The Architecture of Dinétah
Kin Naa Dáá Pueblito | Frances Canyon Publito | Tapacito Pueblito

The most striking sites of the Gobernador are the "pueblitos" which guard the canyons and their memories. These stone fortresses, nearly invisible against the forested horizon or at the base of the canyon walls, sheltered families and their foodstuffs from about 1680 through the 1750s. Even earlier, though, are the mud and wood hogans, sweatlodges, windbreaks and ramadas which cluster on mesa tops throughout the Gobernador. The hogans--single room, earth-sheltered homes with a log and pole frame--have yielded tree-ring building dates going back to 1541 at least; future archaeological research may well reveal earlier houses still.

Inside a sheltered entryway, the hogans have central hearths and mealing bins for grinding corn flour and other foods. Much like the ancestral Pueblo "pithouses" built nearly 1000 years earlier, many of these housed a large family of farmers working the soils of the mesatops and canyons. Others seem to have been the homes of single, perhaps unmarried, men living near their families. These hint at the early development of the uniquely Navajo settlement pattern in the Southwest. Traditionally, the living group or outfit, changes size during the year, with families clustering in winter and scattering in summer. The local community changes as well over the long term as families grow, children marry, and elders are lost.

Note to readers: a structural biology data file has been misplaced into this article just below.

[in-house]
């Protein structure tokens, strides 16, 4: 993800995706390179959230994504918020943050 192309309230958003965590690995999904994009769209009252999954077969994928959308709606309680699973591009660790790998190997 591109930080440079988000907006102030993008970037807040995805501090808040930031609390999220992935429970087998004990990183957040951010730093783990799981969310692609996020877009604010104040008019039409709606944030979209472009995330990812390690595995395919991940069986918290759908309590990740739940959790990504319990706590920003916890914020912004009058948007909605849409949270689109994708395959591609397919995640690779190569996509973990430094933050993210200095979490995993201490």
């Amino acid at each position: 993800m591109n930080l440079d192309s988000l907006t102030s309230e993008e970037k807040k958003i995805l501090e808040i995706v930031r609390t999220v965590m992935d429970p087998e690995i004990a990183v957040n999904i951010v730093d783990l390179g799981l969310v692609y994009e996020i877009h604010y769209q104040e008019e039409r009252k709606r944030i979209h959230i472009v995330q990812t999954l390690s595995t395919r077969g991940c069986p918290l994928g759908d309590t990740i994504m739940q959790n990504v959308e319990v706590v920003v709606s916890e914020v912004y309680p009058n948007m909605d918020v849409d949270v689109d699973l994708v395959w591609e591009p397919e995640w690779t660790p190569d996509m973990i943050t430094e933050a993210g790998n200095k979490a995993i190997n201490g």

Photograph by Sarah Schlanger, New Mexico Bureau of Land Management.
Bare poles are all that mark hogans once shared by families in the Gobernador. Once the forked-stick structures fail, they collapse to the ground. Unless the wood was scavenged or recycled into another home or building, the fallen house beams create a "wheel spoke" pattern. These forked-stick hogans are at Old Fort Ruin, LA 1869.
Navajo History | Early Archaeology | Pueblito Architecture | Clothing & Tools
New Spain (1600-1700) | Modern Archaeology | Timeline | Acknowledgements
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